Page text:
This profile was current as of 2019 when she was part of the on-campus Kellogg community.

Angela J. Lederach is a PhD candidate in anthropology and peace studies at the University of Notre Dame. Her current research focuses on the practices and politics of ‘slow peace’ in Colombia to better understand how longstanding grassroots actors engage, contest, and rework the formal peace accords signed between the government and the FARC (Revolutionary Armed Forces of Colombia) as implementation unfolds in a particular ethnographic context. In her dissertation, she argues that distinct notions of time, environment, and social relations inform grassroots peacebuilding in Montes de María in ways that complicate the state’s ‘postconflict’ peacebuilding project. Angela has six years of experience working with community-based peacebuilding and restorative justice processes in the Philippines, Ghana, Sierra Leone, Bolivia, the United States, and Guatemala. She is the co-author of When Blood and Bones Cry Out: Journeys Through the Soundscape of Healing and Reconciliation. Angela is a 2018-19 USIP Jennings Randolph Peace Scholar.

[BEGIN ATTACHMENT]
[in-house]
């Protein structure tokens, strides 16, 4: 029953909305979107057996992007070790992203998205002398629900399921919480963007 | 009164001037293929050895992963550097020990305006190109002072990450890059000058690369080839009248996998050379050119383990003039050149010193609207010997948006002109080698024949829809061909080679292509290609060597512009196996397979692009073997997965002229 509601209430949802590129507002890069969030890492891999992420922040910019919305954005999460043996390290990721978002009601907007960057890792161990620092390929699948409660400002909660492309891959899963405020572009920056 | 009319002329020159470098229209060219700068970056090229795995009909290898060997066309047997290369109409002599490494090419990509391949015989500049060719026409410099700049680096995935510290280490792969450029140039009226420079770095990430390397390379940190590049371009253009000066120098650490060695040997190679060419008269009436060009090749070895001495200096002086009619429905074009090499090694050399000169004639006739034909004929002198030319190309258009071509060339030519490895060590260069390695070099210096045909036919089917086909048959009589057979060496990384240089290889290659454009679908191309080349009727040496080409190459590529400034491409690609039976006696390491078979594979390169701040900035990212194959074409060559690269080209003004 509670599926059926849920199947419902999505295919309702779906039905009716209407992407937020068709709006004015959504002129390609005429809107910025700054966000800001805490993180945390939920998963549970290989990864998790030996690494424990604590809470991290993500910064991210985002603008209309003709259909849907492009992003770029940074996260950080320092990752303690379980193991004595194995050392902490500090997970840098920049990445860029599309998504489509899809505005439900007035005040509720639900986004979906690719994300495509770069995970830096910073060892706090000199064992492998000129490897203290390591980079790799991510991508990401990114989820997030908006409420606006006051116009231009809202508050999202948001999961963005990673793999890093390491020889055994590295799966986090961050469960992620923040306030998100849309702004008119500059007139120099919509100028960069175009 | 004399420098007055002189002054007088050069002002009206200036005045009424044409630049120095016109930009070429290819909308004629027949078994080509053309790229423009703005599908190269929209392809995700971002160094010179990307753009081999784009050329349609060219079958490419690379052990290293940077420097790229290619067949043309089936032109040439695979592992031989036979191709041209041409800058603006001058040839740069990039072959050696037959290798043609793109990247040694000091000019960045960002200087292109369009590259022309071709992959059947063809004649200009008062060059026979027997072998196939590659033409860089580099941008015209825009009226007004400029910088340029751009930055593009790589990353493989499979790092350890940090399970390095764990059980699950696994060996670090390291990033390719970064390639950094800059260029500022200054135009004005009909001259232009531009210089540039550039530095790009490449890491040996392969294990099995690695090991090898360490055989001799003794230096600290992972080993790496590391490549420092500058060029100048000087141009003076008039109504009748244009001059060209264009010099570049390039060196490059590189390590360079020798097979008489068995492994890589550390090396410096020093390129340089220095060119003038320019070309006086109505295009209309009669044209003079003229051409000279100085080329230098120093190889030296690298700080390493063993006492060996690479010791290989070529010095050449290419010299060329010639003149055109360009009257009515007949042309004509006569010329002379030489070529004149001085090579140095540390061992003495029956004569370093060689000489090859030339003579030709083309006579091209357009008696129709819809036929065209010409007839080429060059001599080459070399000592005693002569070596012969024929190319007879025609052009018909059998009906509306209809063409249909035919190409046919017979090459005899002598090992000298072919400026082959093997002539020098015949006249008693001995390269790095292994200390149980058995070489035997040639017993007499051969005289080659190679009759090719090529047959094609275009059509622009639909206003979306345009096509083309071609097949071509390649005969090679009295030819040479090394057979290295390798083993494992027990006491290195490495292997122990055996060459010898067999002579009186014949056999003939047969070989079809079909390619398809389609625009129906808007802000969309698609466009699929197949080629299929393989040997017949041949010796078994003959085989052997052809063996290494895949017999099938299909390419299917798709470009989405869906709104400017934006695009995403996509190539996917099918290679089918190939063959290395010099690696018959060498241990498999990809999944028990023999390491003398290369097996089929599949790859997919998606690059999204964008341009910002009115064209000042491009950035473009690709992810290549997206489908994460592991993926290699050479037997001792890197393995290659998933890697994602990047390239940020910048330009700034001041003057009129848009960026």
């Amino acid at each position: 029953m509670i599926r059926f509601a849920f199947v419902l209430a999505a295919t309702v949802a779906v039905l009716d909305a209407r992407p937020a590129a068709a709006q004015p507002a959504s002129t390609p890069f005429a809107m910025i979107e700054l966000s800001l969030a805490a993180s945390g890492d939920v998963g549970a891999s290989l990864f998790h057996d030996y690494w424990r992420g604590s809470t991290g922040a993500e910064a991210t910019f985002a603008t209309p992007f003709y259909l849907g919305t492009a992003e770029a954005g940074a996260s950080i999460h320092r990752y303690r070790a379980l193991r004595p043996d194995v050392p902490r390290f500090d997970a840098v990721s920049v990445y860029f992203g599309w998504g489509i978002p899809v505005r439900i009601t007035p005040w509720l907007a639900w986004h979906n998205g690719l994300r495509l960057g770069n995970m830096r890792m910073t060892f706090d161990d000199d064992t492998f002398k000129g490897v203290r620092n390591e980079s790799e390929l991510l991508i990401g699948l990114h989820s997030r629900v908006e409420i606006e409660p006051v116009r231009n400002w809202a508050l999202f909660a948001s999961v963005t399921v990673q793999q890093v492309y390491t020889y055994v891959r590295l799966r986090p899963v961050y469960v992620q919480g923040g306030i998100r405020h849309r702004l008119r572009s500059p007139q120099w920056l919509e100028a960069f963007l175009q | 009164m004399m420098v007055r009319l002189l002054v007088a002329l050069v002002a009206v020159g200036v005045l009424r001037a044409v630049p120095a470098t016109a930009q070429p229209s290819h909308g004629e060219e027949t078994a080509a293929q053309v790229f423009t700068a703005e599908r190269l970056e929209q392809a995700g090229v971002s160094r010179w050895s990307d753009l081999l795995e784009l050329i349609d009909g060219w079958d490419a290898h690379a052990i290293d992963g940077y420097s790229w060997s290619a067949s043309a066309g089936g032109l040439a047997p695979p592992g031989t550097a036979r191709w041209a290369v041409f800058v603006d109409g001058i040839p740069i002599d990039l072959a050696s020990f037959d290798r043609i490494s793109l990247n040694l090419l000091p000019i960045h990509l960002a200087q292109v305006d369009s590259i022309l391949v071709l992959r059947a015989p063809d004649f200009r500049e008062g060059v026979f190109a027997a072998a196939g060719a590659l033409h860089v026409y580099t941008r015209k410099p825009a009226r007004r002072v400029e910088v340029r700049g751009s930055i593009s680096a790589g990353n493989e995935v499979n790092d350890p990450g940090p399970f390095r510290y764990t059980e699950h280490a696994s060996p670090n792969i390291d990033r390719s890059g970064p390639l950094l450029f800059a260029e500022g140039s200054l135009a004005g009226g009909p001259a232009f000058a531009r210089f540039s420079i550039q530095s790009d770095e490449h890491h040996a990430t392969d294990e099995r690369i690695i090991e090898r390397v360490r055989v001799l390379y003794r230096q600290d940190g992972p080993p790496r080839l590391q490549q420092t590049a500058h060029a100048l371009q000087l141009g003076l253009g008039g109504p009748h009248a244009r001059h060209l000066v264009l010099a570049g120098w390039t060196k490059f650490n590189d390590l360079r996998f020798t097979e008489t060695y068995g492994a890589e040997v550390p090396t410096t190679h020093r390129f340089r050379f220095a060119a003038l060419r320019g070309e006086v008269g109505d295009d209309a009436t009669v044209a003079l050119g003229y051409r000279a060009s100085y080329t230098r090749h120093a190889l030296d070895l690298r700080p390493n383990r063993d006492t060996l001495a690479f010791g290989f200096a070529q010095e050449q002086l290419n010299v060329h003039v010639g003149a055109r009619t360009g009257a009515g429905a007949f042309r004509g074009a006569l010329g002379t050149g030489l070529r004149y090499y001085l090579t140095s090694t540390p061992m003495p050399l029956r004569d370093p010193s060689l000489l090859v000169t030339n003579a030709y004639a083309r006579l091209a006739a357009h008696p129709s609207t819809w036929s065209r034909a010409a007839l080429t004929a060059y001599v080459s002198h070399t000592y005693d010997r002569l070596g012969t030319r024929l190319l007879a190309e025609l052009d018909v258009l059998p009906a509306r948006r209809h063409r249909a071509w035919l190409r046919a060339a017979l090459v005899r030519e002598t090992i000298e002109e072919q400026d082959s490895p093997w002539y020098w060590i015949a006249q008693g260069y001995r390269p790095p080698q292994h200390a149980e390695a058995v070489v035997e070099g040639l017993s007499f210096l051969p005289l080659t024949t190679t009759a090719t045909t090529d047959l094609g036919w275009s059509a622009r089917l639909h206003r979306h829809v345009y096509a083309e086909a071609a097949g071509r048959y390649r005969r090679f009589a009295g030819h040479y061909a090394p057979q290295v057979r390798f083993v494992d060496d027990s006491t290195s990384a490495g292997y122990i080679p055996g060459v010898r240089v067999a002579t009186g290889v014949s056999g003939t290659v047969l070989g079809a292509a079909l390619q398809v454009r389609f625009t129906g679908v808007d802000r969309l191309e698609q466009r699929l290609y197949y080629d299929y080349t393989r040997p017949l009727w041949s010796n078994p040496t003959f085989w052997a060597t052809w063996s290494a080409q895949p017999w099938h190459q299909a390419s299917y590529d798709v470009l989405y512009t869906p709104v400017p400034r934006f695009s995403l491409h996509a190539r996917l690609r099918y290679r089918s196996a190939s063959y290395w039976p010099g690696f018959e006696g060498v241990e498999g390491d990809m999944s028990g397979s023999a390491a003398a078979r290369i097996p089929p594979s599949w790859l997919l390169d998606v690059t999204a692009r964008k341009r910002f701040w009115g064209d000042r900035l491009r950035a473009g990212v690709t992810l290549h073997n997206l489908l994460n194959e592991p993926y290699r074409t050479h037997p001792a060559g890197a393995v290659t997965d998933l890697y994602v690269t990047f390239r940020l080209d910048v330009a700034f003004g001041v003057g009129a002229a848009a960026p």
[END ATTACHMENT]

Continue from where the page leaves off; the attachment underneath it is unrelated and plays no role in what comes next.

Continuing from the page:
PhD Year
Thematic Interests

My research explores how longstanding grassroots peacebuilding processes in rural, northern Colombia intersect, contest, and rework the formal implementation of the recently signed peace accords between the Colombian government and the FARC (Revolutionary Armed Forces of Colombia). My research interests include social movements, nonviolence, peacebuilding, environmental justice, food sovereignty, youth, migration/displacement.

Current Research

My broader research interests include transitional justice, anthropology of violence and peace, youth, intersectionality and gender, environmental justice, and peacebuilding.


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